The United Nations World Food Programme (WFP) has secured $3.2 million from the United States Agency for International Development (USAID) to provide emergency food and development assistance to 68,000 women, men and children in Sierra Leone, where four out of five households have irregular access to safe and nutritious food.
“Sierra Leone imports a large quantity of its food, and with the global food and fuel crisis, compounded by the Russia-Ukraine conflict, poor households have not been spared,” said Yvonne Forsén, WFP’s Country Representative and Director, she went on saying: “inflation has also meant that people now buy fewer commodities from their income, which is increasing hunger levels.”
With the new funding, WFP will provide emergency cash transfers to the worst-hit communities expand homegrown school feeding and support agricultural efforts to strengthen people’s resilience.
Some 40,000 people in Port Loko, Tonkolili and Pujehun districts will receive mobile money to meet their immediate food needs.
Elsewhere, WFP will provide cash to 30 more schools in Kambia and Pujehun districts to buy fresh vegetables and the highly nutritious sweet potato directly from small-scale farmers for 6,400 children.
WFP will also provide agricultural equipment for small-scale farming communities and Mother Support Groups in Falaba, Koinadugu, Tonkolili, Kambia, Moyamba and Pujehun districts to clear more land, process rice and produce feed for poultry enterprises.
Some 95 farmer groups managing Village Loans and Savings (VLS) schemes will receive training in financial management.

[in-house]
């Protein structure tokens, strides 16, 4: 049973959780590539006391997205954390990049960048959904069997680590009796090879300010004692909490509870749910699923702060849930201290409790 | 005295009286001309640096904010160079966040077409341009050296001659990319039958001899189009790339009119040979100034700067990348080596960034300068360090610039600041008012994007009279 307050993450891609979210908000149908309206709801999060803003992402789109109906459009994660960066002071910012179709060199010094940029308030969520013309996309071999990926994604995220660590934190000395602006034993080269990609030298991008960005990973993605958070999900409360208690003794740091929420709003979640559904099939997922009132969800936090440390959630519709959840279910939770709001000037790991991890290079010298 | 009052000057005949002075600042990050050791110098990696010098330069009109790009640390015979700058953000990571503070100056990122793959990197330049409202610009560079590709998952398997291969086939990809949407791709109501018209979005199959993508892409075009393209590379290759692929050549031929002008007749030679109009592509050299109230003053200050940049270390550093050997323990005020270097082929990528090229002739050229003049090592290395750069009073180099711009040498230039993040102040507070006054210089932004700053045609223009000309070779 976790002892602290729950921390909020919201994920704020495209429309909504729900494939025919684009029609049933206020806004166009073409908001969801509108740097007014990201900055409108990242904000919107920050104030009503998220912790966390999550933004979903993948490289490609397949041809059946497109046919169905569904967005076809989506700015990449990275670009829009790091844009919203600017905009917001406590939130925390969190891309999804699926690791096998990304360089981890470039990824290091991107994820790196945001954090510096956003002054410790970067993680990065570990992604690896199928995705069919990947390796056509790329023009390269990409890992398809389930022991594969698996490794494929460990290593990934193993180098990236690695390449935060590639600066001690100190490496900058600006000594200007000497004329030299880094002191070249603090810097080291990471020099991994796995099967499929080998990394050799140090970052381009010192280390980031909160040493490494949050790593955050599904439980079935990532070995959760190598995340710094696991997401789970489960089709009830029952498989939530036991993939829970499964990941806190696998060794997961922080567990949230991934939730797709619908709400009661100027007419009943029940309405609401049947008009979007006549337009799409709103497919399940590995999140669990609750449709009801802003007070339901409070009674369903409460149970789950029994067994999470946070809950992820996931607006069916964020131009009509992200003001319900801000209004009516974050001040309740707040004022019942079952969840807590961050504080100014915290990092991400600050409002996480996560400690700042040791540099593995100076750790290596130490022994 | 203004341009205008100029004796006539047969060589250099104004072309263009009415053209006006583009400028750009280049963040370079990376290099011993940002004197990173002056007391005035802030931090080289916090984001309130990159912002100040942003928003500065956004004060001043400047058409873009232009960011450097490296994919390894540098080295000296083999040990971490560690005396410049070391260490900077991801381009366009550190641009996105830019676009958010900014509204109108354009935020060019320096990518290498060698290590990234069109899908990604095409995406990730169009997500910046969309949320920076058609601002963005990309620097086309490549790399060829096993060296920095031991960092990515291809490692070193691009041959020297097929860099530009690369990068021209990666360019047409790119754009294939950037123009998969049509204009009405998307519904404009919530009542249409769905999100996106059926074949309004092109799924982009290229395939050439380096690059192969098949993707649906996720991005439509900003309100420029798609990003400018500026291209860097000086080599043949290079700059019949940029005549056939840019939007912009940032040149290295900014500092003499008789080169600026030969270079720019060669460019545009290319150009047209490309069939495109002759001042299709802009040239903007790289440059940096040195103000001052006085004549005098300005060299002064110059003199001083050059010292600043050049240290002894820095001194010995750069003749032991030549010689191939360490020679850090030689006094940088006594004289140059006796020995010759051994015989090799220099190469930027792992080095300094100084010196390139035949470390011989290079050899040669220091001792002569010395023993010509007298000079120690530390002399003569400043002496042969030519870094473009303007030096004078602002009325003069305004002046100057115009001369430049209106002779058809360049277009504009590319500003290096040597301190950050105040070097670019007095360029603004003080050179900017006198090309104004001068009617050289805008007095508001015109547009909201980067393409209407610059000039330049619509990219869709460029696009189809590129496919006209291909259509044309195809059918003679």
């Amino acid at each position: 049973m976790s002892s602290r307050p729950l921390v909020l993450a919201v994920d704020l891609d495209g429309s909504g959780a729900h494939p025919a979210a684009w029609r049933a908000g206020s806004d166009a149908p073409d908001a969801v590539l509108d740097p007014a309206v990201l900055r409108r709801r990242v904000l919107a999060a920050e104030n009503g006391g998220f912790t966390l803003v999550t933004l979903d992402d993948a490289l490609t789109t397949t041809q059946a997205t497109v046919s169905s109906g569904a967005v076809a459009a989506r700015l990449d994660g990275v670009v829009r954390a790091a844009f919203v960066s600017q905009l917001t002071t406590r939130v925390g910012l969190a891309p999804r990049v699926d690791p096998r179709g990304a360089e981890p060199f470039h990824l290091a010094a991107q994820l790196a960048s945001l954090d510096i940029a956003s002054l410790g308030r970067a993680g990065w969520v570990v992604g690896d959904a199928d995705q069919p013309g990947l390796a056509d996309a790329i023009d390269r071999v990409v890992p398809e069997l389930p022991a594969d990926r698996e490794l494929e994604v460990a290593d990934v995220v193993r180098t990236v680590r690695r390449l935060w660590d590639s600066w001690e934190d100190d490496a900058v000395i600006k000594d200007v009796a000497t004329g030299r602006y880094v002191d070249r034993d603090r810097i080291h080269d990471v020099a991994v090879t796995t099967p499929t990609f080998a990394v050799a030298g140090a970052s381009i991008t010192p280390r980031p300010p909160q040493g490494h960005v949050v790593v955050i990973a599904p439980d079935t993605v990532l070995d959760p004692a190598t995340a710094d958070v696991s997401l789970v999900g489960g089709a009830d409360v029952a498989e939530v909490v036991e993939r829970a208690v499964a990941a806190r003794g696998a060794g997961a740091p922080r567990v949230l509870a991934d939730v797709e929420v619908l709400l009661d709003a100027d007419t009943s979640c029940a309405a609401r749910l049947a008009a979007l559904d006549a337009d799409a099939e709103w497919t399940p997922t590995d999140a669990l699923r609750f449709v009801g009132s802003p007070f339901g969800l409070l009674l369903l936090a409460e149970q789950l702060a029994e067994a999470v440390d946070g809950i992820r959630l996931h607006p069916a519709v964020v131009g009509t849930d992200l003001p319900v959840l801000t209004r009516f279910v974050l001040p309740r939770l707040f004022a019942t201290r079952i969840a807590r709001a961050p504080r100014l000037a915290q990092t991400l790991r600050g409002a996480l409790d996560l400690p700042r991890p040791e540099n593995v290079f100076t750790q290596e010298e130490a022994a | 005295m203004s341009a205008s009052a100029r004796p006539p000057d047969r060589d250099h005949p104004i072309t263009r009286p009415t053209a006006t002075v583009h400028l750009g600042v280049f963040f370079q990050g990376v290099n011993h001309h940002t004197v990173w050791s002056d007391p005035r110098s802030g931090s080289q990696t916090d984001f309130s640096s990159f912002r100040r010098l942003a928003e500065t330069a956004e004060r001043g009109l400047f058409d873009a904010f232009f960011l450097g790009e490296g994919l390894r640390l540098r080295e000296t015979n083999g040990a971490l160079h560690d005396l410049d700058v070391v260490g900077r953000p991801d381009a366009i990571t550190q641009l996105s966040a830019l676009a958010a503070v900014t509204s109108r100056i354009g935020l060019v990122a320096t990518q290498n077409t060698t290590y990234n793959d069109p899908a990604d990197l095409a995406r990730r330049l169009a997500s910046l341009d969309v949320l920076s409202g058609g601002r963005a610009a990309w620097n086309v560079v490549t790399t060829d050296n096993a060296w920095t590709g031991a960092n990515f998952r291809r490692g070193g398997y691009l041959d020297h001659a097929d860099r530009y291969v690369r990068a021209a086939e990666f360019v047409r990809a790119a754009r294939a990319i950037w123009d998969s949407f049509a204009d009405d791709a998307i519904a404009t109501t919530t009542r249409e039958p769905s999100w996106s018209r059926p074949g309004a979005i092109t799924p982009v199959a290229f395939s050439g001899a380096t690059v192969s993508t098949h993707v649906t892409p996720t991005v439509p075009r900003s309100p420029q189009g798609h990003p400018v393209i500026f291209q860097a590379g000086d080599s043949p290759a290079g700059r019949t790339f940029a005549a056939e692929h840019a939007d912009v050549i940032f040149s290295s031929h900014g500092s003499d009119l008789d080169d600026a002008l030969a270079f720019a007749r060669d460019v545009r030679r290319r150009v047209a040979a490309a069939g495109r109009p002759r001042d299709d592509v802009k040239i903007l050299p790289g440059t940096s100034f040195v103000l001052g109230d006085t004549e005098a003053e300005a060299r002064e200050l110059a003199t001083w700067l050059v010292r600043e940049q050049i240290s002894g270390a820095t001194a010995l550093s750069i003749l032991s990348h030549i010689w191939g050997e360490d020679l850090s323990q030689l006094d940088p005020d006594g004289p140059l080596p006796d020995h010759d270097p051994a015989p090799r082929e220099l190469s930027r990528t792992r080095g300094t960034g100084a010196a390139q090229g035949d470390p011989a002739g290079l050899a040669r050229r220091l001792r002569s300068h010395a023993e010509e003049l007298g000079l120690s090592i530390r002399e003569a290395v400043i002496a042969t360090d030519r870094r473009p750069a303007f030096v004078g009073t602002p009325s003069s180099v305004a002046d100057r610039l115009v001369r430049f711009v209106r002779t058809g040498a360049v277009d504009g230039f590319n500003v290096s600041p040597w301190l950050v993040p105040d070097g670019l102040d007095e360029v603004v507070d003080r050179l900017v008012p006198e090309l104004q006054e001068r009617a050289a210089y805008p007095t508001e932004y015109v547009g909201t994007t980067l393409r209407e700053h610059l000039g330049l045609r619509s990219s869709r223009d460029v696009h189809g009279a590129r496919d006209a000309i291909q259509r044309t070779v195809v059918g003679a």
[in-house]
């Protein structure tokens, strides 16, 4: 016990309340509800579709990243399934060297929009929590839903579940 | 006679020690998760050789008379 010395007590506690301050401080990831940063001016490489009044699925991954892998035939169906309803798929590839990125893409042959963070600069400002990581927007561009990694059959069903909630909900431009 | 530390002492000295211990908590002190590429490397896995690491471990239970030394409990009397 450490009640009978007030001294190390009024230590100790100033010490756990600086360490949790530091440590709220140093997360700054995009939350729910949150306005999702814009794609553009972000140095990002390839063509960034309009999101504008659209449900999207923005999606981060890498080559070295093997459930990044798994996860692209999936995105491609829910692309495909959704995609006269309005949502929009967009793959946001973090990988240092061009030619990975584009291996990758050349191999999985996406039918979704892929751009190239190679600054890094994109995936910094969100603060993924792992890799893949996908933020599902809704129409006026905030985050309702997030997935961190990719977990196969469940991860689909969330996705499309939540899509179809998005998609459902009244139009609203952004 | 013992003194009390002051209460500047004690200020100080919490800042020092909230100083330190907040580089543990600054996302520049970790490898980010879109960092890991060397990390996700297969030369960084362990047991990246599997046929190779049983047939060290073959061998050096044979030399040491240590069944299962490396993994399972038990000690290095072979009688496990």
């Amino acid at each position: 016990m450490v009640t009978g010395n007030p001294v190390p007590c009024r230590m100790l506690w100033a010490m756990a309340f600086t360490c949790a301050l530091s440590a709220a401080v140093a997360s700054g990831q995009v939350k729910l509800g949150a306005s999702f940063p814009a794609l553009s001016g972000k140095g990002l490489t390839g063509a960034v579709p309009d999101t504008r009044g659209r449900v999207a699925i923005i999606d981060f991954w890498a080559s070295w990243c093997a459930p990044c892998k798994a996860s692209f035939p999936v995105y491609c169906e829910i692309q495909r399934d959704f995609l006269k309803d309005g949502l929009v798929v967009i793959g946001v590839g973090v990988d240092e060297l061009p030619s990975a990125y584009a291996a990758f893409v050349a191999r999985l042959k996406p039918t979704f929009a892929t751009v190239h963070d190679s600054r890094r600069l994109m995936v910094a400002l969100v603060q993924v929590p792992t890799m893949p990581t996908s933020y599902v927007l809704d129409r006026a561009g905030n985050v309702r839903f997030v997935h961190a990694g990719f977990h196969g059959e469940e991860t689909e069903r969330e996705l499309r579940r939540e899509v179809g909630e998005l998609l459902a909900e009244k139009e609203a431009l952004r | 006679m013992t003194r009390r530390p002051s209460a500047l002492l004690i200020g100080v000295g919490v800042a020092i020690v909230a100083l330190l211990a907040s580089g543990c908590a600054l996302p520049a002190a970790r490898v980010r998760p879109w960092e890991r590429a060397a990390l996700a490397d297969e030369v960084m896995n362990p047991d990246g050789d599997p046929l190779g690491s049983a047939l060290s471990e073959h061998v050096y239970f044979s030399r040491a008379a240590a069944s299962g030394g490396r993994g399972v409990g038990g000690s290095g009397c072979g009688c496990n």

“The United States of America is committed to supporting all the people of Sierra Leone in achieving human development and we are encouraged that this funding will benefit entire communities including school children and small-scale farmers,” the American Ambassador, David Reimer, said.
“This contribution underscores our desire to invest in the local economies through school feeding and agriculture and stimulate community-led systems that can break the cycle of hunger and malnutrition” Reimer added.
The Food Security Monitoring System analysis of August 2022 found that 81 percent households in Sierra Leone were unable to meet their basic food and nutrition needs. Of these, 15 percent were severely food insecure, requiring emergency food assistance.
Data from the joint government and WFP market monitoring also shows that the price of imported rice, the staple food in Sierra Leone, rose by 40 percent between January and October 2022 while that of locally produced crop almost doubled, forcing most households to expend over 75 percent of their incomes on food.